The smell of pine needles transports me back to some piney woods where forts were built and lots of make believe happened. It’s what kids do. It’s easy when the biggest drama in your life is whether or not you completed your homework.
Unless you’re 13-year-old Gregory Jean Jr. who was just rescued after a 4-year captivity in Jonesboro, Georgia. I turned 9 and was sad because I Dream Of Jeannie was going off the air. Gregory turned 9 and was abducted by his father and relegated to a slave’s existence for the next 4 years. There’s nothing fair about that, but thankfully his ordeal is now over. I’m sure he’s got some tough times ahead, but I hope his life is good. It’s supposed to be good.
Just this week news arrived that the missing Ohio State football player was found dead. Evidently at his own hand. His family reported that concussions in his wrestling career had left him dazed and confused. We may never know exactly what was going on with him, but the news was very sad. Then, today somebody forwarded this blog post entitled, My Father’s Suicide: Making Sense of the Nonsensical. Yet another sad story of how depression took a person to a place from which they couldn’t seem to escape. No doubt family and friends would love one more opportunity to tell both of these men – at very different stages of their life – “Trust me, dude. It’s supposed to be good.” But I’m guessing both men would have likely said that’s exactly the problem. It’s supposed to be good, but it’s not good. Sadly, they evidently couldn’t see it getting good any time soon. Maybe never.
One of the many goals I’ve had in life is to create things that will stir people. It’s morphed a bit during my life. Making people laugh has always felt good. I was always good if I just got a smile out of people. Making people cry is good, too. Not by insulting them or hurting them, but by making them happy enough to cry, or by hitting some heart string that makes them cry. Empathy has always been one of my closest friends so making that connection was never terrible difficult for me. It’s supposed to be good.
Lauren Bacon is a Canadian (insert joke here) who just wrote a piece entitled, How Trashing Others Holds You Back. She writes about how it feels when other people don’t meet her critical standards. She’s candid about when something about their personality or their work triggers her negative judgment. It results in a lot of self-talk, “It’s supposed to be good. It’s supposed to be better.” But that can just amp up the frustration and anger. At yourself. And at others. She offers some advice in dealing with that.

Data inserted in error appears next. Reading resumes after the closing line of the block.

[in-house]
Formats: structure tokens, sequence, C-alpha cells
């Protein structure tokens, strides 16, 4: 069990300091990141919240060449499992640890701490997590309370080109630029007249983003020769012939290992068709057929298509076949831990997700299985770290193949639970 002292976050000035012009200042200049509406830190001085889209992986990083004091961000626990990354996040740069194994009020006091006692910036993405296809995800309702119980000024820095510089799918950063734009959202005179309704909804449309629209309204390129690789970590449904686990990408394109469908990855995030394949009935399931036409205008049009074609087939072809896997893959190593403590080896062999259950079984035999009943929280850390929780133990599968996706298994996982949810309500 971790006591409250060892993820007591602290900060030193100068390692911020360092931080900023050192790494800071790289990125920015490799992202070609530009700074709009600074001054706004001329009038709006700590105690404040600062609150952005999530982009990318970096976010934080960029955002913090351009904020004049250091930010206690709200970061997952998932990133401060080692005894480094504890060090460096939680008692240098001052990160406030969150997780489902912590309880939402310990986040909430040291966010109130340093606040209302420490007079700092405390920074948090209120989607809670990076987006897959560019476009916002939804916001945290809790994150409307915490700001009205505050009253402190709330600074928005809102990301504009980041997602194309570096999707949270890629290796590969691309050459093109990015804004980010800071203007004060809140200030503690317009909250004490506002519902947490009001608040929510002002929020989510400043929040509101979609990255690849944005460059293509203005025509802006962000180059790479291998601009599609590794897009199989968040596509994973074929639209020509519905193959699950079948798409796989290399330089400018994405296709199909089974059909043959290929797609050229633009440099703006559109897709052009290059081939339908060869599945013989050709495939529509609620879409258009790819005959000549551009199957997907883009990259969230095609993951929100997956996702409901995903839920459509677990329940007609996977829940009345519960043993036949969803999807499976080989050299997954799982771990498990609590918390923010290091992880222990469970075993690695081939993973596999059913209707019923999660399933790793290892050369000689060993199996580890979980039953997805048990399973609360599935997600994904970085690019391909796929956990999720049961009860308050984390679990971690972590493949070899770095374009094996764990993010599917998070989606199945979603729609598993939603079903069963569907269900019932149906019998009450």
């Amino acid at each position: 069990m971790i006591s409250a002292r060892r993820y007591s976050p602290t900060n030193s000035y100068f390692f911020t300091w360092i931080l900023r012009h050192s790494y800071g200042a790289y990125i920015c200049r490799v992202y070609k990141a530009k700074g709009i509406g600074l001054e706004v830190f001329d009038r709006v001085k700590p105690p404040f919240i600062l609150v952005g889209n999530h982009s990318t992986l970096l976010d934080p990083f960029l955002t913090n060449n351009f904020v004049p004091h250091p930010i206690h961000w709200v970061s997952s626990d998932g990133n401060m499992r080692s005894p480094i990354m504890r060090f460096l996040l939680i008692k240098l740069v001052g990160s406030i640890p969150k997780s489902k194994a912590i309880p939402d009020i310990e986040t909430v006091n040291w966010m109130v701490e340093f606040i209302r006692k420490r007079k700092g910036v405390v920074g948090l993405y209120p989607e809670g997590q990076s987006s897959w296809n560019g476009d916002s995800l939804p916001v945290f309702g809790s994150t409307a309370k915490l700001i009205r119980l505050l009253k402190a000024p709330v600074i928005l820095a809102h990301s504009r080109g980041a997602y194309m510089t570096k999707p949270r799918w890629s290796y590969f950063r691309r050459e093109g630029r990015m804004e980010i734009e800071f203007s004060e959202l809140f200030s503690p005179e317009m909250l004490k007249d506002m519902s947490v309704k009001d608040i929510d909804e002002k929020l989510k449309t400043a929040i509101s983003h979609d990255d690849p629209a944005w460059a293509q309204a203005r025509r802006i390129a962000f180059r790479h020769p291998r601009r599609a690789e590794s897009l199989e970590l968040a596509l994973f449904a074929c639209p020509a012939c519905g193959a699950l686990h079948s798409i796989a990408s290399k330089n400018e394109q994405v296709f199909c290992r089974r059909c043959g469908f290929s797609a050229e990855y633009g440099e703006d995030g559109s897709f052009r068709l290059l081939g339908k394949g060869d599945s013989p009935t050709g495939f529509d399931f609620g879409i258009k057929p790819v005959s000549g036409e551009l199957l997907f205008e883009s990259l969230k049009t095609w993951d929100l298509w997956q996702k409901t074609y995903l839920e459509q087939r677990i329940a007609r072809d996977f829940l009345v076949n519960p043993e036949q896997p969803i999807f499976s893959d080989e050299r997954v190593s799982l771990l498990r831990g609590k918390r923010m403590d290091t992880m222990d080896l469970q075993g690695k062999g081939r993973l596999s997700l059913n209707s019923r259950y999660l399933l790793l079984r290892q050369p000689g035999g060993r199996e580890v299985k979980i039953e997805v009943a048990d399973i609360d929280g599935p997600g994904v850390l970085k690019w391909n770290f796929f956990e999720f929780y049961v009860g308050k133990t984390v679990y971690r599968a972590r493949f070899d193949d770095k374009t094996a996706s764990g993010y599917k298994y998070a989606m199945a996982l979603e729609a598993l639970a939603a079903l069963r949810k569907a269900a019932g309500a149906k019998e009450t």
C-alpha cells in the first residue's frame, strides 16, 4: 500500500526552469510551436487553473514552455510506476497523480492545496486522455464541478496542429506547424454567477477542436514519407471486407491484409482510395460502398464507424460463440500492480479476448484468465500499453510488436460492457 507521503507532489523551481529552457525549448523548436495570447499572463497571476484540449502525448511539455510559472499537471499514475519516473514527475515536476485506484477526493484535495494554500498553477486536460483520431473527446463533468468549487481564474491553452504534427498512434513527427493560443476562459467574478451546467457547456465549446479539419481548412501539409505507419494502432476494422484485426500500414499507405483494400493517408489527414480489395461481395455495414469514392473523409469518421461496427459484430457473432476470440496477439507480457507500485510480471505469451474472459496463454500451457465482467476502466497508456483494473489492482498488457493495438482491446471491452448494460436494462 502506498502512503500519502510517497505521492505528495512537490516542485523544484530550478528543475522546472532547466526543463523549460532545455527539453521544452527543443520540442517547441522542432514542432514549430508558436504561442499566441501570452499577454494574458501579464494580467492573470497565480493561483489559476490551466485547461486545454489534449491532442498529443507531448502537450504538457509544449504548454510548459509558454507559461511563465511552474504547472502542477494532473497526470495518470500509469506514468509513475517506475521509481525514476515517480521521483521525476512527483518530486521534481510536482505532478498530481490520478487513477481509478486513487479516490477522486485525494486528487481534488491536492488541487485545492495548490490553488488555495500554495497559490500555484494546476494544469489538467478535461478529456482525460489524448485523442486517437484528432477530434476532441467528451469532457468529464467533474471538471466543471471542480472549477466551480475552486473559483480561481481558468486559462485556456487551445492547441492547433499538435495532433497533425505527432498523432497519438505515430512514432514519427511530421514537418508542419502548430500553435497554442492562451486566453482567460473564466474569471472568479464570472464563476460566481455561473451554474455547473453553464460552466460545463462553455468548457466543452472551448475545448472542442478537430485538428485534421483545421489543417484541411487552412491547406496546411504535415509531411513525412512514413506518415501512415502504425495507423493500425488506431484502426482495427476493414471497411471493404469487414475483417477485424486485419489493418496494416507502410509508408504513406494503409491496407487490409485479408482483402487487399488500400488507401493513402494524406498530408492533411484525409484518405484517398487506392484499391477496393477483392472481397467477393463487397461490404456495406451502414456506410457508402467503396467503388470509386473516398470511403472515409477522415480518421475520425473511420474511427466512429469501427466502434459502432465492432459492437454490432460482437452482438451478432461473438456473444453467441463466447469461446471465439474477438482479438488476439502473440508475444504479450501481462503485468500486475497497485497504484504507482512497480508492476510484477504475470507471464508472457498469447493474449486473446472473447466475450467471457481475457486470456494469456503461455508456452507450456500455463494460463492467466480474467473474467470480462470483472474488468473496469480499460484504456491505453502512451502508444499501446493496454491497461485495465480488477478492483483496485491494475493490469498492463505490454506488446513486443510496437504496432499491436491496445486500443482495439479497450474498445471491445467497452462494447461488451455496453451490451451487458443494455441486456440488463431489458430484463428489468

If you’re irked at others she writes…
Choose one of the people on your “antagonizing” list. Now ask yourself:
What is it about them, specifically, that gets under my skin? (Really go to town with this; ranting and raving are welcome.)
What about them do I not want for myself? What’s the specific behavior I don’t want to emulate?
Why don’t I want to emulate it? Is there fear here? Embarrassment? What do I think would happen if I behaved this way?
What lessons is this person teaching me about what matters most to me?
Then she asks readers to turn the tables on themselves.
Once you’re clear on why they’re driving you crazy, and what your standards really are, you can take this line of inquiry further – and transform it into real change:
How has my reaction to this quality held me back from claiming my own full potential?
What could I do if I gave myself permission to embody this quality, with discernment and in a way that’s true to my principles?
When I began a career in business, the objective was to create a feeling, an emotion within customers about hi-fi gear. Music was the primary vehicle for it. Like theme songs to our childhood favorite TV shows, music will transport you. I’ve talked at length about the music of my youth. Go to episode 4018 and you can hear all about it. Our memories are often tied to songs.
As I grew up I began to write. And draw. At first, I drew more than I wrote. As time went by I wrote more and drew less.